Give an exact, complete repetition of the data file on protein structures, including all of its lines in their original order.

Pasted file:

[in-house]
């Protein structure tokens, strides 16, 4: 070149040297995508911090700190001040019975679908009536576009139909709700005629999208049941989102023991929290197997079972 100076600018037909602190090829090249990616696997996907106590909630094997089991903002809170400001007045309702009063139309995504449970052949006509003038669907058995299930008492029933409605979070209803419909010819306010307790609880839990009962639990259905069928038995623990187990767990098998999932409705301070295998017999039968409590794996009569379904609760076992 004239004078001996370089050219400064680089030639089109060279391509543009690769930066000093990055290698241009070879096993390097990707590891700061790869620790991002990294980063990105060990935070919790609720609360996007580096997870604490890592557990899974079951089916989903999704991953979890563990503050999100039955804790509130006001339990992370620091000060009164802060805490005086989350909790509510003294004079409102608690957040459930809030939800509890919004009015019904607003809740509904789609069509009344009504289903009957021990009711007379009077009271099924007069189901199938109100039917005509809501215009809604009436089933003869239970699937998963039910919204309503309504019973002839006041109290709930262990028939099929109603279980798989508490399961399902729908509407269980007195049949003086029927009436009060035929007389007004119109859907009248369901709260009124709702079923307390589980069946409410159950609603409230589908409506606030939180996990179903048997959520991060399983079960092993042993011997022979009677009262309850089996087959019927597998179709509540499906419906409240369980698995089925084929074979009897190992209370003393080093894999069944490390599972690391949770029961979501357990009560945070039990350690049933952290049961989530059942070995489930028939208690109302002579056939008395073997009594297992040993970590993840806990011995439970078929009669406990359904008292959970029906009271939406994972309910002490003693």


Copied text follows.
[in-house]
């Protein structure tokens, strides 16, 4: 070149040297995508911090700190001040019975679908009536576009139909709700005629999208049941989102023991929290197997079972 100076600018037909602190090829090249990616696997996907106590909630094997089991903002809170400001007045309702009063139309995504449970052949006509003038669907058995299930008492029933409605979070209803419909010819306010307790609880839990009962639990259905069928038995623990187990767990098998999932409705301070295998017999039968409590794996009569379904609760076992 004239004078001996370089050219400064680089030639089109060279391509543009690769930066000093990055290698241009070879096993390097990707590891700061790869620790991002990294980063990105060990935070919790609720609360996007580096997870604490890592557990899974079951089916989903999704991953979890563990503050999100039955804790509130006001339990992370620091000060009164802060805490005086989350909790509510003294004079409102608690957040459930809030939800509890919004009015019904607003809740509904789609069509009344009504289903009957021990009711007379009077009271099924007069189901199938109100039917005509809501215009809604009436089933003869239970699937998963039910919204309503309504019973002839006041109290709930262990028939099929109603279980798989508490399961399902729908509407269980007195049949003086029927009436009060035929007389007004119109859907009248369901709260009124709702079923307390589980069946409410159950609603409230589908409506606030939180996990179903048997959520991060399983079960092993042993011997022979009677009262309850089996087959019927597998179709509540499906419906409240369980698995089925084929074979009897190992209370003393080093894999069944490390599972690391949770029961979501357990009560945070039990350690049933952290049961989530059942070995489930028939208690109302002579056939008395073997009594297992040993970590993840806990011995439970078929009669406990359904008292959970029906009271939406994972309910002490003693």